“I don’t believe you,” I whimpered. Don’t ask me why I said that. PH asked me afterwards and I didn’t have a good answer. I have no frigging clue why I said that I didn’t believe him. After all, I had heard the person announce it – although I needed PH to repeat anything before I could register it consciously – and I did believe it, really.
Maybe it was just hard to believe that there could ever be an end to these contractions?
I don’t have a clue.
I remember them trying to get my feet up on stirrups or bars or something so I could push, but I still resisted any attempt to make me lie on my back.
“Okay, she can lie on her side,” someone said and I felt hands trying to move my feet onto bars again but I twisted more until I was hunched on knees and belly. PH says that I was spouting protestations about studies showing that this was more efficient for labour. Anyway, they eventually let me be.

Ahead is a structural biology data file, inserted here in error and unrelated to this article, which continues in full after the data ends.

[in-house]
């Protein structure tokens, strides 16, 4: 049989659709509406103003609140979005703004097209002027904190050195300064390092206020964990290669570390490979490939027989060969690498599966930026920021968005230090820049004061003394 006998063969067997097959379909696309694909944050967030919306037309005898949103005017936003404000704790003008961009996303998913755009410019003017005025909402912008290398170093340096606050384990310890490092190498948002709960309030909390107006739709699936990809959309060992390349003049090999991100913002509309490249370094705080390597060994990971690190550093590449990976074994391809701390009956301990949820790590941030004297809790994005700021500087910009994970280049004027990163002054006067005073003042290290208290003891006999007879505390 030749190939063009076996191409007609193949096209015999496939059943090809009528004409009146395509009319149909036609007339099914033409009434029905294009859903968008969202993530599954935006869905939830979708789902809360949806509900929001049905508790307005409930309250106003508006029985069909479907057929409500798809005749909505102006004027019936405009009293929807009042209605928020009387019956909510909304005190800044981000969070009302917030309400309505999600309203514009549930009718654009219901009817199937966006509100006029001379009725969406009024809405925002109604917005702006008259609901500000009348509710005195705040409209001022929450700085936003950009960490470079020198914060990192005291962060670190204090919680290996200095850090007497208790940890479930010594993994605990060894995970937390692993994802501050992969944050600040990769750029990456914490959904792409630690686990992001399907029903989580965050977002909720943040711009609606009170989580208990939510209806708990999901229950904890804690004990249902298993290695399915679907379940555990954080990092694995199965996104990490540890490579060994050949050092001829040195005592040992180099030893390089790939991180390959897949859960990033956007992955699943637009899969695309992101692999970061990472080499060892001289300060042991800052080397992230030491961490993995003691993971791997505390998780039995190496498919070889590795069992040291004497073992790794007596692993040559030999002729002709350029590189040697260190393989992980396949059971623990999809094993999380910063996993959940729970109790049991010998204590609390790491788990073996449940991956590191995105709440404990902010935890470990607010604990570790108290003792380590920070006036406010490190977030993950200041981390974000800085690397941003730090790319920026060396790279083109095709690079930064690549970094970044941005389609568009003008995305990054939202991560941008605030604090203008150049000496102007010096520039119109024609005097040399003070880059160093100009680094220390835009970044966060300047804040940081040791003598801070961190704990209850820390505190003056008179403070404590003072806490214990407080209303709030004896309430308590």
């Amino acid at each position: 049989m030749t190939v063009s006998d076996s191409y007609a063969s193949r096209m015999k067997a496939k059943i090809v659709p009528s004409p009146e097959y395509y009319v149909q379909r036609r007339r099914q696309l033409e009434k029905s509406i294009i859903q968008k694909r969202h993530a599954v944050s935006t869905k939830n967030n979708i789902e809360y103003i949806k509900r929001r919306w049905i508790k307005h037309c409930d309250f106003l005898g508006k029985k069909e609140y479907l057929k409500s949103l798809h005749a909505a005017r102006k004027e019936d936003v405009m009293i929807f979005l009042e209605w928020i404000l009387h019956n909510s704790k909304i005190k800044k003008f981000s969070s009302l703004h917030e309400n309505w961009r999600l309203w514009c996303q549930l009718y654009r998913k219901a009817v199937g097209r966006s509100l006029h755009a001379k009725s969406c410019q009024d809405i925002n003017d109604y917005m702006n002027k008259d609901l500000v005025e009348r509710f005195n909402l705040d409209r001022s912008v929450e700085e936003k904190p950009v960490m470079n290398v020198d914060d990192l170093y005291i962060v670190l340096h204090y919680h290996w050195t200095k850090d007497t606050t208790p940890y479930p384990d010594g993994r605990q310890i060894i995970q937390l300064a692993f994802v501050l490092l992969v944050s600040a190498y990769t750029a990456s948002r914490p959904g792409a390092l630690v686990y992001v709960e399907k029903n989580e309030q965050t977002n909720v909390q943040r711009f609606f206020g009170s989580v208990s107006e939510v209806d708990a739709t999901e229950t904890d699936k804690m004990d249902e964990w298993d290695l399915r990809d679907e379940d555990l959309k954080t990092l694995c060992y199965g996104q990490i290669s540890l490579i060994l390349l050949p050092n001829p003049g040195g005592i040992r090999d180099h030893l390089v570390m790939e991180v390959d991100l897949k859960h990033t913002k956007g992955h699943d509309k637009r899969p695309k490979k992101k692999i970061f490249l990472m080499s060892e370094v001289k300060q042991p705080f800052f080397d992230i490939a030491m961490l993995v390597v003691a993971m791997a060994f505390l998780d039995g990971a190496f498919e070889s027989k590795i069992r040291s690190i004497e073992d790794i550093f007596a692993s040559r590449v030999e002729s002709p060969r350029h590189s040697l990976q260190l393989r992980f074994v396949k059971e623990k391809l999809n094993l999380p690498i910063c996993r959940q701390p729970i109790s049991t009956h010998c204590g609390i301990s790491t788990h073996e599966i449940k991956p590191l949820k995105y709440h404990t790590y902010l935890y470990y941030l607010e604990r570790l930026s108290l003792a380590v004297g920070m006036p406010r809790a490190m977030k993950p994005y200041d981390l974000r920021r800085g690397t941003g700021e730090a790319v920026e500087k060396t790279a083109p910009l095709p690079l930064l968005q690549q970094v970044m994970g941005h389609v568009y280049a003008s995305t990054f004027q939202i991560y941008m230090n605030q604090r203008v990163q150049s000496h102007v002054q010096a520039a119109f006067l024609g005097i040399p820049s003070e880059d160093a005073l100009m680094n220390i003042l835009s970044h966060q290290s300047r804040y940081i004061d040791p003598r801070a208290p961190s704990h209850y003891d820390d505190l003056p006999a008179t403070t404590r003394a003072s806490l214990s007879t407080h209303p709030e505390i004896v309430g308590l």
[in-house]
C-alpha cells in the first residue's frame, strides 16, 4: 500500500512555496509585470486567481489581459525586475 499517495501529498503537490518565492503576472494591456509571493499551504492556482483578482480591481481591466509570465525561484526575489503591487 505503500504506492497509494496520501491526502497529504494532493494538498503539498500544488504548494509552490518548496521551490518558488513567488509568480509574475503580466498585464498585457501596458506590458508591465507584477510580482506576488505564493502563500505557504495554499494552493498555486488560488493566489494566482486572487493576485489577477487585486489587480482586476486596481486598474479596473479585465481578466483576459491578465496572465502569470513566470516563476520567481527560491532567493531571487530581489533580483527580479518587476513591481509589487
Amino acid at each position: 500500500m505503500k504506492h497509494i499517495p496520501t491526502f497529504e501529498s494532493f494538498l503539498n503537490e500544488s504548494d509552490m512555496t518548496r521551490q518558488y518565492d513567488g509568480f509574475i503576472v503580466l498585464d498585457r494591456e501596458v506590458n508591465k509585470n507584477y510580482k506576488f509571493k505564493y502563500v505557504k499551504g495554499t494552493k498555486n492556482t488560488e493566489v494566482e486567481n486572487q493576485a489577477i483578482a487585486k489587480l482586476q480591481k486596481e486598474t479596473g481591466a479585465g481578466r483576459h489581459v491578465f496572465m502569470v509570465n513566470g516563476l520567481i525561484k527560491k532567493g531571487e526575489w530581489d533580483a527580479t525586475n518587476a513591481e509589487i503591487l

They were nattering at PH some more and then he told me that they needed to take away the nitrous because I was breathing into it instead of pushing during my contractions.
Pushing! I had been pushing completely against my will since 4 centimeters, and now they were saying that I wasn’t pushing?
Hands tried to take the nitrous away but I clutched it close to me. I have no idea if it was doing a damn thing any more, but if I breathed into it long enough I started to lose consciousness. Except you can’t lose consciousness on nitrous oxide because then I’d start to breathe through my nose and the nitrous would instantly wear off.
It may not have been helping but it was the only thing I had which could possibly help. Besides, what if it WAS helping and I gave it up and the pain got EVEN WORSE?
“Love, you need to give us the nitrous,” my husband’s voice said. “You can’t push and breathe at the same time.”
“I’ll push, I’ll push,” I whimpered, but I wouldn’t let it go.